“He is a nice guy, I like working with him.” “She is really nice and always helps me when I ask.” Have you ever heard someone describing his or her boss in these terms? Do you strive to be a nice boss? Do you enjoy when people reporting to you say that you are a nice person to work with? If that is the case, do you believe that you are doing a good job as a manager and a leader? You are wrong! Being nice is maybe not that bad as being a jerk but you definitely have a long way to go to be a great manager and a leader.
In short, being nice is weakness and a non-transparent behavior that encourages hiding things and has a dramatic negative impact on individual and team performance. Just consider these types of behavior that it encapsulates:
Fixing mistakes of others – If you step in and fix something your team messed up, you are being nice. You may also be hiding the fact that there is a problem. You don’t mean to, but that doesn’t change the fact that you do. The same goes for you constantly working crazy hours to be able to do your work without anyone really knowing. Not only you are not recognized for your efforts, but by your dedication you are hiding the fact that there is a staffing issue and therefore a problem. At some point you burn-out, which may easily happen in this scenario, or you decide to quit. To everyone’s surprise the new person struggles and the realization comes the company needs to hire two people for the job. All that takes time and causes pains through the organization.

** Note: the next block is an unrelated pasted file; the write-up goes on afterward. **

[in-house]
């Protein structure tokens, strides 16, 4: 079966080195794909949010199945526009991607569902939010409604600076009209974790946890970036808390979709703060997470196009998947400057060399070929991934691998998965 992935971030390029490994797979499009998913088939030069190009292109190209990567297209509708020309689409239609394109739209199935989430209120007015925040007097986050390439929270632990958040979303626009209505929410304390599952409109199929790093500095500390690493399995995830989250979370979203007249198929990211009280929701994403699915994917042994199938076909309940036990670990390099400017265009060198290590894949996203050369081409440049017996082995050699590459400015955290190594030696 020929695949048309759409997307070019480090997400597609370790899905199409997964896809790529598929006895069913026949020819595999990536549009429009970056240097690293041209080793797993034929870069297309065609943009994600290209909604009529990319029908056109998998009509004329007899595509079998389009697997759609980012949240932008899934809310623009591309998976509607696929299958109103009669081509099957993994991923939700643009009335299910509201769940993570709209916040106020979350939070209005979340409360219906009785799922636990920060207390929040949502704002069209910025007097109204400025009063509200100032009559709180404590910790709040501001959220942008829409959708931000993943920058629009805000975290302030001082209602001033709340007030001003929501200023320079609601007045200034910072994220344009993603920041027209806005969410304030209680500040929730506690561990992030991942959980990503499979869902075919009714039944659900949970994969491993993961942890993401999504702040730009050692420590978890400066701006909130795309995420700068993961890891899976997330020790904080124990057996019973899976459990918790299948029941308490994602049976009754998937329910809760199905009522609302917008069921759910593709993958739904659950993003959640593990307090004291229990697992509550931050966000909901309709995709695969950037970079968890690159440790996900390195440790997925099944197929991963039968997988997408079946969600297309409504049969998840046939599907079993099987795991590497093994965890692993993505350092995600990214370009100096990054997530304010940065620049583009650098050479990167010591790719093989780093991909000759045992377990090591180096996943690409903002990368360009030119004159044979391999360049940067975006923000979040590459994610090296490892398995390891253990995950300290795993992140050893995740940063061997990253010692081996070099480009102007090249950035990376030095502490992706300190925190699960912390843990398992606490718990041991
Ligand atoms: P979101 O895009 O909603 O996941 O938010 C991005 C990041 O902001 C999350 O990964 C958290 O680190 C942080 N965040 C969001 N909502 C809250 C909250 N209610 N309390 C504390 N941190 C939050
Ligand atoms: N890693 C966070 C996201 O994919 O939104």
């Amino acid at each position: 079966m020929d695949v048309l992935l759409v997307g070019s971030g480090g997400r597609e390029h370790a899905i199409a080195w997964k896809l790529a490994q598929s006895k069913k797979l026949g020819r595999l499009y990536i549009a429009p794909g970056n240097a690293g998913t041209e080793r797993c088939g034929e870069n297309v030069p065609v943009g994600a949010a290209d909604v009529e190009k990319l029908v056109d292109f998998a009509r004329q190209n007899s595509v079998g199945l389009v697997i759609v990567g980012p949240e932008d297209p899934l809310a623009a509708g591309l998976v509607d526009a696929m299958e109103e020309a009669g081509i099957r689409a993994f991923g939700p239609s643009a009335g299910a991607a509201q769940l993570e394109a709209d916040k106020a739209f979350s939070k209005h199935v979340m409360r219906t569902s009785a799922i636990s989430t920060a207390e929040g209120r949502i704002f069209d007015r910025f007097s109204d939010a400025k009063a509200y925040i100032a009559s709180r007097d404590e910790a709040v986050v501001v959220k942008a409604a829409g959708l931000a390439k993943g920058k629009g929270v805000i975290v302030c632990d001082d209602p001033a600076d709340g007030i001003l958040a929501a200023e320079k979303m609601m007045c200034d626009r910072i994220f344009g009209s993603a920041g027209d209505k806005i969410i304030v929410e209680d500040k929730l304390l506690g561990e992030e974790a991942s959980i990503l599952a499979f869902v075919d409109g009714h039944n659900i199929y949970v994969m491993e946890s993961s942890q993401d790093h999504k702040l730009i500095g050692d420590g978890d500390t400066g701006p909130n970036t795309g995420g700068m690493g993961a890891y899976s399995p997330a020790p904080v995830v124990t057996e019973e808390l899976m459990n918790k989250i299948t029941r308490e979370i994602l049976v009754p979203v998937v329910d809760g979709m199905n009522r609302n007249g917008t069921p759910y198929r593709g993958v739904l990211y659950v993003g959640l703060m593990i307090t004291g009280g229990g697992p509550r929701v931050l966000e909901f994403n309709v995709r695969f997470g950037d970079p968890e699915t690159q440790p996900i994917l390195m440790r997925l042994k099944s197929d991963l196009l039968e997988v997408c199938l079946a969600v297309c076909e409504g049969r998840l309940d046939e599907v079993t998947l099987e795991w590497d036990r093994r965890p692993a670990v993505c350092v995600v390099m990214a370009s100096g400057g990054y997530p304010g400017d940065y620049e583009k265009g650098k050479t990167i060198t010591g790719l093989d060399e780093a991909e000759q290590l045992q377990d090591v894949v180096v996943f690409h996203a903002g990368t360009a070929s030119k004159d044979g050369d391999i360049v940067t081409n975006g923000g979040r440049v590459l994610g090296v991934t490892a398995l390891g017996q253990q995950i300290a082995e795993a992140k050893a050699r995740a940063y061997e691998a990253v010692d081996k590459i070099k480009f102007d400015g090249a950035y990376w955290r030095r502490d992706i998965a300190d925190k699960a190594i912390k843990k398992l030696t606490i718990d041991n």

Not saying things that need to be said – I talked about this extensively in Leadership Means Speaking Up. By not being direct with people around you and trying to sugar coat your feedback, or not bringing issues into the attention of people who need to improve, you are being nice. You are also preventing them from learning and growing.
Lying to yourself – This is probably the worst kind of lying. It often happens when you are blaming everyone around rather than admitting that it was you or your team who made a mistake. You decide to blame everyone around and not the people who caused the problem and need to learn from it. You and your team. It is you and your team who deserves the blame and who needs to fix the issue.